Speed Up Terminal App in Mac OS X with These 4 Performance Tricks
Many advanced Mac users spend a lot of time at the command line of OS X, accessed through the Terminal app. While generally the Terminal is fast and efficient, sometimes it can slow down over time, or suffer from some performance degradation due to user preference settings. If you feel that Terminal app is being sluggish and could use a speed boost in OS X, use these handful of tricks to speed up the performance of Terminal app and your command line experience.
1: Open New Window & Tabs Faster By Clearing Log Files
If Terminal has gotten progressively slower over time, dumping the Apple System Logs can dramatically speed up the launch of new Terminal windows and tabs, sometimes from seconds down to instantaneous. You can do this two ways, either with the rm command or by moving the files to your Trash, do what works with your comfort level:
This moves all *.asl log files into the users Trash can, which can then be emptied manually:
sudo mv /private/var/log/asl/*.asl ~/.Trash
Meanwhile, the alternative is to use the rm command to delete the files directly:
sudo rm -i /private/var/log/asl/*.asl
The -i flag serves as a protection layer by confirming the file deletion, this is helpful for those new to the terminal and to help prevent errors. If you’re comfortable with the command line and nuking the full directory contents, skip the -i and use -rf instead.
2: Get a Simpler Terminal Theme & Profile for Less Resource Use
Transparent liquid blurred out crazo-backgrounds with antialiased text, looks amazingly great! Right? Yea, Silver Aerogel sure looks cool, but having 20 of these active windows open at once with a bunch of other stuff going on can really slow down the Terminal app needlessly. Use a basic theme instead.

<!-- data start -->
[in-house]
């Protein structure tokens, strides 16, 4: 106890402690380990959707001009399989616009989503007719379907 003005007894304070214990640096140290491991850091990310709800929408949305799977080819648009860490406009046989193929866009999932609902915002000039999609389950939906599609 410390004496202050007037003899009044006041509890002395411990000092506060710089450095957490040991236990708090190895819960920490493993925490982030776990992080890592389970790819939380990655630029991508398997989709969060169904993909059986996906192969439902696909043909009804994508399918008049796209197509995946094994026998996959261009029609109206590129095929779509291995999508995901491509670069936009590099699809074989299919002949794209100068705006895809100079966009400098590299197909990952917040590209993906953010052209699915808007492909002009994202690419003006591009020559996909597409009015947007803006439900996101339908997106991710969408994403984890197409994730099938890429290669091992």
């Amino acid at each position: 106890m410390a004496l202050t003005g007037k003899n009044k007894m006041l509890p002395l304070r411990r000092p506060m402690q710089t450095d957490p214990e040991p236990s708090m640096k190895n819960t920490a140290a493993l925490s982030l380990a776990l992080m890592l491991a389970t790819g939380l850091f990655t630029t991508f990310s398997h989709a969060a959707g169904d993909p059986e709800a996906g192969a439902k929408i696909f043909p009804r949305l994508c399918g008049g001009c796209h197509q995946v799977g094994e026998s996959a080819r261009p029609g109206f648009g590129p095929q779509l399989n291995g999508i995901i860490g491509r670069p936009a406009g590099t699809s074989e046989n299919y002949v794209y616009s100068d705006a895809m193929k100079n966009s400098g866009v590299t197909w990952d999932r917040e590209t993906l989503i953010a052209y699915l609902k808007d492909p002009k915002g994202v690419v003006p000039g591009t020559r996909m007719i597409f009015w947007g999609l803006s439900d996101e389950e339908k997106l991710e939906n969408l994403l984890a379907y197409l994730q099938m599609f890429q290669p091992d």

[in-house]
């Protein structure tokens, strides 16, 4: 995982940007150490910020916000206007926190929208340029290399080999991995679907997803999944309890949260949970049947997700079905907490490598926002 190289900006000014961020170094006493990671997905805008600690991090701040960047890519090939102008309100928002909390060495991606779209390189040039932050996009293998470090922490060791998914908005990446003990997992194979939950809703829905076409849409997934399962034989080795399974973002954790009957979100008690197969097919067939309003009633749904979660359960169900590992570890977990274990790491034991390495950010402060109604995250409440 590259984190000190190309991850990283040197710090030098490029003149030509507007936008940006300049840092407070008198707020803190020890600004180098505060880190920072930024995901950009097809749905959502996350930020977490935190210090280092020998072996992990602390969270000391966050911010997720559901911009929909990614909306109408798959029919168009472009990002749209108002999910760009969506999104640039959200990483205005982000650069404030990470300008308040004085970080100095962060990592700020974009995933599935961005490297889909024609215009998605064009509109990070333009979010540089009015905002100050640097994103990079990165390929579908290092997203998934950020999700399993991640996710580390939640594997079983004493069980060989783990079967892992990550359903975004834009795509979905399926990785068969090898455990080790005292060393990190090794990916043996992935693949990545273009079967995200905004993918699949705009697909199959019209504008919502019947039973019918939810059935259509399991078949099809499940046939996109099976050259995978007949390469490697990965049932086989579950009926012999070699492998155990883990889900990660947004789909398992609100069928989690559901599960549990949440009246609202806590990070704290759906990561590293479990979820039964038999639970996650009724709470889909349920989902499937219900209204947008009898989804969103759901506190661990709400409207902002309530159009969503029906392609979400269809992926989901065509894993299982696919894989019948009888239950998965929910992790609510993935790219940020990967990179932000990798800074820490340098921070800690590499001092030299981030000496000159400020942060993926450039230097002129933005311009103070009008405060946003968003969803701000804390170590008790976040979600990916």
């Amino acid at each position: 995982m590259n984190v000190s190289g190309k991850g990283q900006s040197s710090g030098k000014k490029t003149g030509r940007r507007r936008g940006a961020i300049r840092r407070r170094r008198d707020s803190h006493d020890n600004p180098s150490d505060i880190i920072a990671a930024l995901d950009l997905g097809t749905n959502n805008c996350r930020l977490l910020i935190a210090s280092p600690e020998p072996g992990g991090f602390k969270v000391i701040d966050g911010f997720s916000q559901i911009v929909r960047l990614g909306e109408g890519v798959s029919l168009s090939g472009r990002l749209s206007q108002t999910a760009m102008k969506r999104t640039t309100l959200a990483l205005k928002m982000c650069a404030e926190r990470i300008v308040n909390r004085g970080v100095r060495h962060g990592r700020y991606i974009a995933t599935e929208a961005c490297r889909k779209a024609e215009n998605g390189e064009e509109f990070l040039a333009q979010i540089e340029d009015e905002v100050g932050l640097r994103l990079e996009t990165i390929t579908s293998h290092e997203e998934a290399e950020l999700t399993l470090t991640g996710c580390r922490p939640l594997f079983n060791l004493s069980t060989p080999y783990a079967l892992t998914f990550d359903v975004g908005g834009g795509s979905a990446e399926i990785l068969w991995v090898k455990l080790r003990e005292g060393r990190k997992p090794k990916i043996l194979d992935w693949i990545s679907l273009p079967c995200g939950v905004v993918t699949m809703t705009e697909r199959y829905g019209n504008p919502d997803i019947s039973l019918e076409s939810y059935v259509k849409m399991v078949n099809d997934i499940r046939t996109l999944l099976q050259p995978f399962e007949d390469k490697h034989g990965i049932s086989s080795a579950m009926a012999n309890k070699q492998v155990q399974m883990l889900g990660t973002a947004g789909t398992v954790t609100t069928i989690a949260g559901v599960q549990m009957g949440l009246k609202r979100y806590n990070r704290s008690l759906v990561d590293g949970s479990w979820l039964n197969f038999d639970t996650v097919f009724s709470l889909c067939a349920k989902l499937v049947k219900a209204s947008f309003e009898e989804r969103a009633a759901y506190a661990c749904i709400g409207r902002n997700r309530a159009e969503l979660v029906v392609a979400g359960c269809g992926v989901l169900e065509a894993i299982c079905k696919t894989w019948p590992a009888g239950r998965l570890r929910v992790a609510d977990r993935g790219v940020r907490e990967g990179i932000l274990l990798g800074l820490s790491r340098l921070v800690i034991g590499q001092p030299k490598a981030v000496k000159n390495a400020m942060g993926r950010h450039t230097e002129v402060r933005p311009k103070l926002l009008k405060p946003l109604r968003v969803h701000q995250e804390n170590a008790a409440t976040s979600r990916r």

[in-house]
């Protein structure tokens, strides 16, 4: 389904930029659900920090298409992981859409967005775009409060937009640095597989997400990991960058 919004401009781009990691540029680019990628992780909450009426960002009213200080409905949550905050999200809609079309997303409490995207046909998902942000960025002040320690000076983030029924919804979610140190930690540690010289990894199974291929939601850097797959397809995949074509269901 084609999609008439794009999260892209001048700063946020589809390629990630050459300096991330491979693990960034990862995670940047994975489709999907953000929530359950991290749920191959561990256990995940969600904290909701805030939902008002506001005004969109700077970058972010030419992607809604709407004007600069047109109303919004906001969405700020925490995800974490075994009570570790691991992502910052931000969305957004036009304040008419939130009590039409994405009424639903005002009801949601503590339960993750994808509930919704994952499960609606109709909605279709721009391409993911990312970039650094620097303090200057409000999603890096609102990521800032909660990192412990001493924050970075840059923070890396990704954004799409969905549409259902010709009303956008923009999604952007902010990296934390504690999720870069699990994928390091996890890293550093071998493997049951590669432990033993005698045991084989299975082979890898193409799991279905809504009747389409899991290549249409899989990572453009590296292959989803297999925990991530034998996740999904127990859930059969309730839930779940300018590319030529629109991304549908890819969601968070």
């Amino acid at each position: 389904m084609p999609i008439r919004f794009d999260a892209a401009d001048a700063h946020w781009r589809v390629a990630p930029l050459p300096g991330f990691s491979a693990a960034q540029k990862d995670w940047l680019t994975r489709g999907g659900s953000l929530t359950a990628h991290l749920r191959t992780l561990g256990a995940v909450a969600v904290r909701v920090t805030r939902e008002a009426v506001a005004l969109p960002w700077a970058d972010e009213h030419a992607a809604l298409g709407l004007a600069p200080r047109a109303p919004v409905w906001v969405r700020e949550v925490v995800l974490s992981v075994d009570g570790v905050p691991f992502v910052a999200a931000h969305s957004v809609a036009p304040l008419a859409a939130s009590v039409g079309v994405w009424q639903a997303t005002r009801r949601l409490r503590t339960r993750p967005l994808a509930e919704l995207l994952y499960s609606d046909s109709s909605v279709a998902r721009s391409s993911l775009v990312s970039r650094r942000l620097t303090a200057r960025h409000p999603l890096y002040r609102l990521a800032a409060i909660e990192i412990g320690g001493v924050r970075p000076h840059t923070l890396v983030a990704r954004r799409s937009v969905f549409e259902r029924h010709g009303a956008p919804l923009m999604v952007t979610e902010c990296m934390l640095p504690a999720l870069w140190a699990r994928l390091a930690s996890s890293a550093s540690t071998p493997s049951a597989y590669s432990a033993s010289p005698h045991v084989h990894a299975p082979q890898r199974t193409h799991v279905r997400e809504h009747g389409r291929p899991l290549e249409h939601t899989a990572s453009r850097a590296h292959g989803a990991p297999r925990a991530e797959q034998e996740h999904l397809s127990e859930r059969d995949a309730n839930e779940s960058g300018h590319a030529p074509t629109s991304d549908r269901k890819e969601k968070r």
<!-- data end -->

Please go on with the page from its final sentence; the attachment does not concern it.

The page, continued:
Yes that means ditching the transparencies and fancy blurring backgrounds offered in themes like MagicGelShell or through your own custom creations, and going with a simple colored text on a basic colored background theme instead like “Basic”, “Peppermint”, or “Pro”. Each of these windows uses less RAM and requires less CPU to render the fancy eye candy. The best way to approach this for performance purposes is to set the new startup default as follows:
- Go to Terminal Preferences > Startup
- Pull down the menu for “On startup open New window with settings:” and pick a basic theme
Yes, you can set this per-Terminal window if you want using the Inspector tool, but it’s really best to set the default.
Easy, faster terminal! This is particularly true for older Macs and Macs with limited resources. If you’ve got a maxed out 2014 Mac Pro, well, you probably don’t need to worry so much about this.
3: Boost Launch Speed by Specifying a Launch Shell
Another known trick for speeding up the launch of Terminal app or the opening of new terminal windows ro tabs is to specify a shell, rather than rely on /usr/bin/login (which reads the default login shell setting). This is done through the Terminal app preferences:
- Go to the “Terminal” window and open “Preferences” and go to the “Startup” tab
- Find “Shells open with:” and choose “Command (complete path)” and specify your preferred shell
The most common shells are /bin/bash and /bin/zsh but if you’re not sure which you’re currently using you can always check with the ‘echo $SHELL’ command.
4: Consider iTerm2 for Enhanced Performance
Not thrilled with the default Terminal app bundled with OS X and it’s occasional performance hiccups? Consider using iTerm2, an alternative terminal app that is built for performance and features that aren’t available through Apple’s default Mac offering of Terminal.app
Some people absolutely swear by iTerm2 for performance reasons alone, and it’s a free lightweight download. Check it out yourself to see if it works for you. Whatever you go with, enjoy your new, speedier command line experience!